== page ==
Back in the day, it was uncommon for older people, especially African Americans, to seek medical attention for physical and mental needs. Now, as a Research Advocate, I can ask questions and help raise awareness for PD. I use this role to spread information about the importance of clinical research and genetic testing.
Life with Parkinson’s
What are the early signs of Parkinson’s? What do you do after a diagnosis? Explore how to live well with Parkinson’s in every stage.
PD GENEration: Mapping the Future of Parkinson's Disease
This Parkinson's Foundation initiative offers genetic testing and counseling at no cost for people with Parkinson's disease (PD). When you participate, you can help scientists in their journey to better understand how Parkinson's works, leading to new, more effective therapies.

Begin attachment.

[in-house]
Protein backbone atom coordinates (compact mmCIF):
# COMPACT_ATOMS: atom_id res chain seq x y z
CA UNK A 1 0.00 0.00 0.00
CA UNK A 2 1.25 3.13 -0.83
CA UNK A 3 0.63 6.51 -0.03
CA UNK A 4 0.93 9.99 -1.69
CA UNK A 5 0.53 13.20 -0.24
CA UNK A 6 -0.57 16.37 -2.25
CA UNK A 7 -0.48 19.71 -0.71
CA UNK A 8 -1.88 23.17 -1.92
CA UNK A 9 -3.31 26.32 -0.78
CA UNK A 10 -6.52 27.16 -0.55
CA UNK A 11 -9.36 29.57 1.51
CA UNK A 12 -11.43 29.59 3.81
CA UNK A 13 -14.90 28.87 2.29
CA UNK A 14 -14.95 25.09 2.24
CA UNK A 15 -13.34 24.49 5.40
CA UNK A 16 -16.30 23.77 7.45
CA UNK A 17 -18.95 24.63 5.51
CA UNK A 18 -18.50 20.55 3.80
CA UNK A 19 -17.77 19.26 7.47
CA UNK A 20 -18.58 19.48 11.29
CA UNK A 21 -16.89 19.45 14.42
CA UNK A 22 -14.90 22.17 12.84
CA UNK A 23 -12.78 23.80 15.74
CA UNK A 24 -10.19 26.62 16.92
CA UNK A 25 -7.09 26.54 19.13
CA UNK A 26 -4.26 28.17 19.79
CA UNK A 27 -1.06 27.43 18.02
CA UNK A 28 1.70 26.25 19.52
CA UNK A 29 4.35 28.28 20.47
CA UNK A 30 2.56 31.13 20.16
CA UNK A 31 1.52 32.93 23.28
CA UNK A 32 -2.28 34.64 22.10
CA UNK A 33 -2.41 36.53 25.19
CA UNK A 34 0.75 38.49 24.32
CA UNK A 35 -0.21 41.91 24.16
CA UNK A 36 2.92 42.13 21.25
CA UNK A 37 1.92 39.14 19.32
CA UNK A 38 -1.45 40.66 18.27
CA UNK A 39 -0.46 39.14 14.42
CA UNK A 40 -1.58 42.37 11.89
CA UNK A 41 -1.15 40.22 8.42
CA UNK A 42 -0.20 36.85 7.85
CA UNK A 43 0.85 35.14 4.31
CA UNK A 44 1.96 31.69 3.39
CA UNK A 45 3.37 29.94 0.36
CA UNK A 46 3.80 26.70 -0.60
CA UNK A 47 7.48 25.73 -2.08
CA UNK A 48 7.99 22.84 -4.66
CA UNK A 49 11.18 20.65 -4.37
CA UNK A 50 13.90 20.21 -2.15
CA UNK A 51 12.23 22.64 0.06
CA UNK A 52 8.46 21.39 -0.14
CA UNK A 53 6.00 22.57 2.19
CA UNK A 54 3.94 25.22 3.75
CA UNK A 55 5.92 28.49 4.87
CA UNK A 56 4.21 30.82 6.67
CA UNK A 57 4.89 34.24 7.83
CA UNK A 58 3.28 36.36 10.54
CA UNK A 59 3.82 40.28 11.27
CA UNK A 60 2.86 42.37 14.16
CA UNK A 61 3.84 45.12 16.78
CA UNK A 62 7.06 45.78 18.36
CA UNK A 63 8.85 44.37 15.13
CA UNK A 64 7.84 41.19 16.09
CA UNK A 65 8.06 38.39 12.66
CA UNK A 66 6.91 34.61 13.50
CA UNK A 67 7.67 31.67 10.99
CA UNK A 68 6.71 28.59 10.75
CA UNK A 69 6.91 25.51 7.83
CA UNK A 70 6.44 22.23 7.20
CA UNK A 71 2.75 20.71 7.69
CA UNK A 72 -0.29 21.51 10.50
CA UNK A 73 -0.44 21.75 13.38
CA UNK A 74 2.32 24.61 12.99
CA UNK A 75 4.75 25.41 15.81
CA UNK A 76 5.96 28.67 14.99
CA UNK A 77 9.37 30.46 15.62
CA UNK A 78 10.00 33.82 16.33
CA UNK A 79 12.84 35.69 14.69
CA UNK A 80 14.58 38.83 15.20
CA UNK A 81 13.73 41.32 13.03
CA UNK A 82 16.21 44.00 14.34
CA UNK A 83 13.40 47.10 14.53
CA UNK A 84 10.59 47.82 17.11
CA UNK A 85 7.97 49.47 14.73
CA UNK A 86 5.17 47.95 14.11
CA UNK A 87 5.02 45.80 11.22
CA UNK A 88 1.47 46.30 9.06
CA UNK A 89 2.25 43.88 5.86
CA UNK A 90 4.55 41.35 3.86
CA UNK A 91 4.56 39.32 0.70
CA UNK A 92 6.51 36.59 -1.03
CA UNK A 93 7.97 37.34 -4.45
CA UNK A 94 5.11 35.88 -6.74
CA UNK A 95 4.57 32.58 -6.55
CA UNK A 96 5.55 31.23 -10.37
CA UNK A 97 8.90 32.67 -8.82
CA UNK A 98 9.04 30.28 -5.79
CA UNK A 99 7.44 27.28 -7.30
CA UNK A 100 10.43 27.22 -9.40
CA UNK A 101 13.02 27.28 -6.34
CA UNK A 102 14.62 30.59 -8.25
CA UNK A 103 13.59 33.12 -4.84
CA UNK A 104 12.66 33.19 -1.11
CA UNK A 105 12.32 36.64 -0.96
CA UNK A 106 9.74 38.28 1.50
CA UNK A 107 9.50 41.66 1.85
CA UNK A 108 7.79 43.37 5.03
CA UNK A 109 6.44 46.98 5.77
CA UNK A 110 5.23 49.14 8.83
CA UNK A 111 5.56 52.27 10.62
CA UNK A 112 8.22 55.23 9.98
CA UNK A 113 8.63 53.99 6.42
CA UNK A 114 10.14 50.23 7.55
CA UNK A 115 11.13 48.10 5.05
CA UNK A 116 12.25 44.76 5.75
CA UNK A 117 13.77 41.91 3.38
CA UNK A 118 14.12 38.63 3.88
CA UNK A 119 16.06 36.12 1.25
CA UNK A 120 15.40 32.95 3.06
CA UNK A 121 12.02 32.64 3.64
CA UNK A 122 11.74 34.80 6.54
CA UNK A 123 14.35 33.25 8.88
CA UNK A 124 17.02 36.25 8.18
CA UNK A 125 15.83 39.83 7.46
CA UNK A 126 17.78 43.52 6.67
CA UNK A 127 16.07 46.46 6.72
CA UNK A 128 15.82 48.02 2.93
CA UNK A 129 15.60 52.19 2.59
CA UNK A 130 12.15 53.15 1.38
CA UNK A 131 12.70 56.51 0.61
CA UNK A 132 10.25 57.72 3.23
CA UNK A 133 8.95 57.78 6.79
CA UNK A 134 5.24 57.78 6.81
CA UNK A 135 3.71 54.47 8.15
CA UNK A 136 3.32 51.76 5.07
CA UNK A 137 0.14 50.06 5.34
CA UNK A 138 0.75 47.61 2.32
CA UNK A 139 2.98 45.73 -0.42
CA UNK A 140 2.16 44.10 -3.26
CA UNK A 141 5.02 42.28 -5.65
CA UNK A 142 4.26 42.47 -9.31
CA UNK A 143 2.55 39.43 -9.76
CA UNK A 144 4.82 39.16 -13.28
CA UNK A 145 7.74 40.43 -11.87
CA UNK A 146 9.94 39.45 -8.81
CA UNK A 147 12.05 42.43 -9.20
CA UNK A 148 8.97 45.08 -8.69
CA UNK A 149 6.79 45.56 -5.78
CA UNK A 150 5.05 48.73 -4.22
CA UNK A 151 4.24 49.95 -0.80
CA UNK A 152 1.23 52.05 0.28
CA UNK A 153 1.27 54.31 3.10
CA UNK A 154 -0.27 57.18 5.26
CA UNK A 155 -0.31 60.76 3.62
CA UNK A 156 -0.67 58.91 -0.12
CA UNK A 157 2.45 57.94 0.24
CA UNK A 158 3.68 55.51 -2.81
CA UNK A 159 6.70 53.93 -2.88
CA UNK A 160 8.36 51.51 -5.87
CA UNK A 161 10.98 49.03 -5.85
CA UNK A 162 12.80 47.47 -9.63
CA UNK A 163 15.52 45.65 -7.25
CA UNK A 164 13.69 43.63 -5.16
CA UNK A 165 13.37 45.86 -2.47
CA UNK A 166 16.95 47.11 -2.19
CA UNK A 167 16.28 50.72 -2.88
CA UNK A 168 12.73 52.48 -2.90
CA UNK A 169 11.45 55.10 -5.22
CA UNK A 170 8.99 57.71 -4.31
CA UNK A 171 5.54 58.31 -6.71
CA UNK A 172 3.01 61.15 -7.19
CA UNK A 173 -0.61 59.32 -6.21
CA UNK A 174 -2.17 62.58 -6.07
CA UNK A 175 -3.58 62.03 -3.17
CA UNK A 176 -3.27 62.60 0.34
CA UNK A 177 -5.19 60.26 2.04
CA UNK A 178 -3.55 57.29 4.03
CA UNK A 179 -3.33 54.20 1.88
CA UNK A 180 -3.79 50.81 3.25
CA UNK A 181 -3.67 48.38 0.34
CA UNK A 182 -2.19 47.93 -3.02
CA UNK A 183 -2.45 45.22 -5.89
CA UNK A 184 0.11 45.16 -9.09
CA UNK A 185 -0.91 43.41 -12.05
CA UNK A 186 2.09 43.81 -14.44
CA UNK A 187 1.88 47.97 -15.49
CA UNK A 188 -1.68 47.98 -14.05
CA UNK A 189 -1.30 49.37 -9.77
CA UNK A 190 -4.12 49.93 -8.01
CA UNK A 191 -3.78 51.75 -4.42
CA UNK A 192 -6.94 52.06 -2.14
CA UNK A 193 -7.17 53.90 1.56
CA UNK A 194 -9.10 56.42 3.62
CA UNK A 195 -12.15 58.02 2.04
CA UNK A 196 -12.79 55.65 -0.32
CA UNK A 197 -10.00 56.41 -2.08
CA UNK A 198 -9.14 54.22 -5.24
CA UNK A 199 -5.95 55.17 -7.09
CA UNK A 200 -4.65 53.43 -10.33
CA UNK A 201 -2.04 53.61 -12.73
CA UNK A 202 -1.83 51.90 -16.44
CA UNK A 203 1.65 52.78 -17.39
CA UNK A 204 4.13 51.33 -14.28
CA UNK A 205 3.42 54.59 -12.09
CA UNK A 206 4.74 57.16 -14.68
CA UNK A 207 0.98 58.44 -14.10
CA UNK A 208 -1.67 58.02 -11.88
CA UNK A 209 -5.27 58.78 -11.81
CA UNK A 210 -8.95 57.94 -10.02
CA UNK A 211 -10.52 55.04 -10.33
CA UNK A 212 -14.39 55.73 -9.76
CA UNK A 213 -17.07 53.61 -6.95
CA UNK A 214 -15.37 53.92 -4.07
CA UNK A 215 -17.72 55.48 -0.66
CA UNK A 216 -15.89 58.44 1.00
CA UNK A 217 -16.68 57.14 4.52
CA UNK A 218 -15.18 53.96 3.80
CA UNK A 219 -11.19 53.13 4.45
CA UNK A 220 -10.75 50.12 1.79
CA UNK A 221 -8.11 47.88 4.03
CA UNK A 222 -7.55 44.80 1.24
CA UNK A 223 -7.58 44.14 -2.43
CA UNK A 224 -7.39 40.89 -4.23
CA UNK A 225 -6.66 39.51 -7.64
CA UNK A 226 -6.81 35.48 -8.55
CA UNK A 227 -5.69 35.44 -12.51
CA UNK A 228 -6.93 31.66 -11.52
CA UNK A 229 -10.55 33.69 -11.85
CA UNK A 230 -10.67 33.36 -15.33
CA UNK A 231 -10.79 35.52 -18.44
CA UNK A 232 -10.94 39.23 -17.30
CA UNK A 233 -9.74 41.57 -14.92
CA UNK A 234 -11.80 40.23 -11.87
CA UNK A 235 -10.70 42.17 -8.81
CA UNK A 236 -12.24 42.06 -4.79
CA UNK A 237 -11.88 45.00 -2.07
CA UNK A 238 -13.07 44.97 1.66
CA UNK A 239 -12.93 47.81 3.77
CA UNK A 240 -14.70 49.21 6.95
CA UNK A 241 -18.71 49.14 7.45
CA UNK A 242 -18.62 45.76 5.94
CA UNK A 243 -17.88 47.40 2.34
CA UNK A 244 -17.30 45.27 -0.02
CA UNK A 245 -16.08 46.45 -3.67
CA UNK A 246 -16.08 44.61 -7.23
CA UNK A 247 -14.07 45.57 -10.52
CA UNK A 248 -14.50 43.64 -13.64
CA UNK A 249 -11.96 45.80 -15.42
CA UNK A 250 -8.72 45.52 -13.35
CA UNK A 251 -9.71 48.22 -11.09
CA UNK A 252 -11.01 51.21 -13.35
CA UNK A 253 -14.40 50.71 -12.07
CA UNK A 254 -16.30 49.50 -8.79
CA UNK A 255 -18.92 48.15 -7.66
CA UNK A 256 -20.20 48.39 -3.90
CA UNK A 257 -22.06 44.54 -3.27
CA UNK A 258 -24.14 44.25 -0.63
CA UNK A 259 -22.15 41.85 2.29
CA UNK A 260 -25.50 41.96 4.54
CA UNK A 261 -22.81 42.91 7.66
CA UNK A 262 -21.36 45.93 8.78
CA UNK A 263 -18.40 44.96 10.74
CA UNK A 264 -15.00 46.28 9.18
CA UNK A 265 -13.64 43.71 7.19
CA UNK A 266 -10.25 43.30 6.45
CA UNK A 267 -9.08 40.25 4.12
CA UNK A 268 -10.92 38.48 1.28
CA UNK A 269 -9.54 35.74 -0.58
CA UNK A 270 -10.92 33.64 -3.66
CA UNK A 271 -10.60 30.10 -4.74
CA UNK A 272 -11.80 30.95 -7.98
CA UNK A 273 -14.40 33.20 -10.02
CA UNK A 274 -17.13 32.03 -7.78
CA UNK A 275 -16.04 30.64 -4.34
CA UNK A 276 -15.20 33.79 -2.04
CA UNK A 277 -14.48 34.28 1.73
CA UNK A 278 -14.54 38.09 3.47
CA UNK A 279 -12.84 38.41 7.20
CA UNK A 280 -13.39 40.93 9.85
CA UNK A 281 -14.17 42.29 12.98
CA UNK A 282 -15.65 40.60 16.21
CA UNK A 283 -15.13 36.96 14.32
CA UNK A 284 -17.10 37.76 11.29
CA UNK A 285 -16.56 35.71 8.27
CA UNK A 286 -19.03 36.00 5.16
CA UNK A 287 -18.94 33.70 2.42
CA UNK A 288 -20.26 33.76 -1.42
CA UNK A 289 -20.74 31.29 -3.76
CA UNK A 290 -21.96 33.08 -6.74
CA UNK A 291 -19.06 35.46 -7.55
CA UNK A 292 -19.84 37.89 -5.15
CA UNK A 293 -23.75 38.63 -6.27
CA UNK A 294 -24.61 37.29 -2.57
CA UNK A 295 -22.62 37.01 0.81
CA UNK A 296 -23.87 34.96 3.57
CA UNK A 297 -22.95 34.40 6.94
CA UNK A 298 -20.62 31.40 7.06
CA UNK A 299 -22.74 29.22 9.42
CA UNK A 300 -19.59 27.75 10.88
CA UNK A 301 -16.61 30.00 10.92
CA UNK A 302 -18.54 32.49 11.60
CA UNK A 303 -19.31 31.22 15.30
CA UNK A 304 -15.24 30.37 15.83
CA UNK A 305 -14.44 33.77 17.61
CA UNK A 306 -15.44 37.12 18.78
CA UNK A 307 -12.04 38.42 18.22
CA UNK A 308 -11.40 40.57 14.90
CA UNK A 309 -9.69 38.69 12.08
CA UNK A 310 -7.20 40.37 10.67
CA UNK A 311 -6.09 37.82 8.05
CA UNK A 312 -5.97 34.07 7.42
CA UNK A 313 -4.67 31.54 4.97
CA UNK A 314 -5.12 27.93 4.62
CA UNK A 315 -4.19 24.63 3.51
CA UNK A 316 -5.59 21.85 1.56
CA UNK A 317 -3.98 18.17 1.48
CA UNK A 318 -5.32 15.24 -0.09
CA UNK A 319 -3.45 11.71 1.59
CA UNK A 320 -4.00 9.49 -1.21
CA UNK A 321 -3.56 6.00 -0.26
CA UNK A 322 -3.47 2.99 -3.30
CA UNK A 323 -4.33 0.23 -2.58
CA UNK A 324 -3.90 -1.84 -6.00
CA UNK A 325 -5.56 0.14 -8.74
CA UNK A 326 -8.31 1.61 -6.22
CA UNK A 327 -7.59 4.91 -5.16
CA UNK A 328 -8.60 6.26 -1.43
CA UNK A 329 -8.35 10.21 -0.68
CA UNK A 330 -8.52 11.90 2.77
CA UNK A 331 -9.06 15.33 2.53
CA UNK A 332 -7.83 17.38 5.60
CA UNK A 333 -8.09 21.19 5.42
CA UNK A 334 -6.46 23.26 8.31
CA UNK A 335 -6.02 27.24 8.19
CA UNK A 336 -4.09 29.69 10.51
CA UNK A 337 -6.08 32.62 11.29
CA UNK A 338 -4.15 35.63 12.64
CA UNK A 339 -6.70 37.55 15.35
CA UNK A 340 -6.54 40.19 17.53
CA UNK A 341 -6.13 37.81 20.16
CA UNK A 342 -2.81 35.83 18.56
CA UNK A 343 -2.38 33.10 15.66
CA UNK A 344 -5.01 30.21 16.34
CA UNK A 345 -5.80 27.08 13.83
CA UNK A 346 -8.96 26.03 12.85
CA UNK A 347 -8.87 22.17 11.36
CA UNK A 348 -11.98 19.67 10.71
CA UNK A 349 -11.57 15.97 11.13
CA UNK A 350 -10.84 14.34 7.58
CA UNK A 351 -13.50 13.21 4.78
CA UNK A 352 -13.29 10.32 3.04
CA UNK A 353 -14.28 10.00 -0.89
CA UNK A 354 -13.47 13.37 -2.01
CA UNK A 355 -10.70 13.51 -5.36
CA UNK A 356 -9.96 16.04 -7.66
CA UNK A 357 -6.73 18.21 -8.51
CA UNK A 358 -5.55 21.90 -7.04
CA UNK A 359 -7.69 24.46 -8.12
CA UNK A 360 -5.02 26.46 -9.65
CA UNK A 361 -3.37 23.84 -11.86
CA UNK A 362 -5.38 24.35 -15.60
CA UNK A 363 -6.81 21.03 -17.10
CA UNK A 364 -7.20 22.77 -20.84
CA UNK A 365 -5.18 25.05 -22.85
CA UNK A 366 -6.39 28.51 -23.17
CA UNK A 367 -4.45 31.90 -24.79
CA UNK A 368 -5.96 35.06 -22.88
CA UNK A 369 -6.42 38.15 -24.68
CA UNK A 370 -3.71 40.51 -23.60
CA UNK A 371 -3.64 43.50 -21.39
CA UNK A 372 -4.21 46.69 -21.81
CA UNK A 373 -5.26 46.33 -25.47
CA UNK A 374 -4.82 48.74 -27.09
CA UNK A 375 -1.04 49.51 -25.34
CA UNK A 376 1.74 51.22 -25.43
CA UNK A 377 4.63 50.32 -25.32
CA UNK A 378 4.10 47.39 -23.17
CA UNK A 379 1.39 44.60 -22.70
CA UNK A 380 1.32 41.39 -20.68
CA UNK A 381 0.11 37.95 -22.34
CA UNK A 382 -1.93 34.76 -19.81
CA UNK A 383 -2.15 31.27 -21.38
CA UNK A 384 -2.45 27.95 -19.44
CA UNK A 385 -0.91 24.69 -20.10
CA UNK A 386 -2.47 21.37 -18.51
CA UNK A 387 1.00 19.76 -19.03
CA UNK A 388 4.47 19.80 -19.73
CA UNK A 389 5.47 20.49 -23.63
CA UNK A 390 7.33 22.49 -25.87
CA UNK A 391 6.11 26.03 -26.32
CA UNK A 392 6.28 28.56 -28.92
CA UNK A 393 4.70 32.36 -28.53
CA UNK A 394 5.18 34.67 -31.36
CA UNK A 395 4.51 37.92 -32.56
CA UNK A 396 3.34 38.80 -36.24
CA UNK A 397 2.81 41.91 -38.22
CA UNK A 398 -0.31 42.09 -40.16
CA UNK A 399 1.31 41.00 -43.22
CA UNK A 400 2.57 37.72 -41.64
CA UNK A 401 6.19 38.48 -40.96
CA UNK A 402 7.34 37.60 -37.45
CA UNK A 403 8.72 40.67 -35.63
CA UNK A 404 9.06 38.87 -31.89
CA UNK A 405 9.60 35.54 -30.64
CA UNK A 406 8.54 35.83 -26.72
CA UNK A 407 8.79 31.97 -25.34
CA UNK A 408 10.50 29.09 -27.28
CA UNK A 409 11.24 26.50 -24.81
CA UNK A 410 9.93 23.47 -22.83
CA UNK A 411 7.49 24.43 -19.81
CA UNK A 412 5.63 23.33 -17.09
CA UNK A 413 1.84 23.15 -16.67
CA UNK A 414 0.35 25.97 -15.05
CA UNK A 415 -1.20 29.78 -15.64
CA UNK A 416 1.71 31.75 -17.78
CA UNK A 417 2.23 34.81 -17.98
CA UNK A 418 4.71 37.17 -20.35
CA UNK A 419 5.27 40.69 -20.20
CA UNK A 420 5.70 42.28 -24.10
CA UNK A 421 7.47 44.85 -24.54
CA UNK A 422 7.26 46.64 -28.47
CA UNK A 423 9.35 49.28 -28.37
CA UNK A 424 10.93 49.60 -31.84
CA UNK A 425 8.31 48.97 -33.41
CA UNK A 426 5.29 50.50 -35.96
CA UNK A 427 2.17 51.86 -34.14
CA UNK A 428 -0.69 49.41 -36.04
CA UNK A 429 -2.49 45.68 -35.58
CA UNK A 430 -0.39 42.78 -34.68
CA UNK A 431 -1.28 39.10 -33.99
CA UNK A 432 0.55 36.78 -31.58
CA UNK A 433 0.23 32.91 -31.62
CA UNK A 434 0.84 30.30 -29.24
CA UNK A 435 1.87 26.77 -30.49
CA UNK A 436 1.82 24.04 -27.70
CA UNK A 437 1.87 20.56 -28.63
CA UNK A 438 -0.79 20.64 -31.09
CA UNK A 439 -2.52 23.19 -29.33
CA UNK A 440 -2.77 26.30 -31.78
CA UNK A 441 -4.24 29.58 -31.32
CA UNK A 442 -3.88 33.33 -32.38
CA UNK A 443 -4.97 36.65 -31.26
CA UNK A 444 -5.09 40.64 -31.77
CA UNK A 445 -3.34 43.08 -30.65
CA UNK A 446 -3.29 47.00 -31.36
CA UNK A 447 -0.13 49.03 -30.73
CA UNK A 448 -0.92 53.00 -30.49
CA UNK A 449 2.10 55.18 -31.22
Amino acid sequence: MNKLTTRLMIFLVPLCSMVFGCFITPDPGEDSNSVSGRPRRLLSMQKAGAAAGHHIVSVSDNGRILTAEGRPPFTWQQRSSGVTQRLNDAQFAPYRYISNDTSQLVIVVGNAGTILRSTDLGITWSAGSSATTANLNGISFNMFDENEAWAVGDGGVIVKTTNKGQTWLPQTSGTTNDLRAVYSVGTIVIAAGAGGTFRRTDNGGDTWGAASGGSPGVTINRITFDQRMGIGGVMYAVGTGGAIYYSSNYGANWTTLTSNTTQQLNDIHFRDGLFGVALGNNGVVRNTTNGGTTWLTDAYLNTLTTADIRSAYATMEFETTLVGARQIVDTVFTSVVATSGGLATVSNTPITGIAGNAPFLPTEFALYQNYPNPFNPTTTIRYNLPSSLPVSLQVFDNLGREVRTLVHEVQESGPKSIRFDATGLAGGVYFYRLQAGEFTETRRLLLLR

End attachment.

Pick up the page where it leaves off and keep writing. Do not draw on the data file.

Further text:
Our Reach Further campaign is raising $30 million to accelerate Parkinson's research, improve care and increase access to quality-of-life programs.Support Our Campaign
Support our mission to make life better for people with Parkinson’s. Your gift will help us improve care and advance research toward a cure.Donate Now
Donate in honor of a loved one living with Parkinson's or to commemorate a person whom you lost to this disease.Make a Tribute
Get Care & Support in Your Area
Find local resources — from specialists through our Global Care Network to Parkinson's Foundation chapters that offer local events, support groups and more.
Your support allows us to improve Parkinson’s care and propels us towards a cure. Every day, volunteers and donors help us make life better for people with Parkinson’s.
Accelerating Research Through Expanded Genetic Testing and Counseling Study
Through its Global Parkinson’s Genetics Program (GP2), Aligning Science Across Parkinson’s (ASAP) has awarded the Parkinson’s Foundation a grant that will significantly expand its landmark international genetics study, PD GENEration: Mapping the Future of Parkinson’s Disease. The study provides genetic testing and genetic counseling to people with Parkinson’s disease (PD).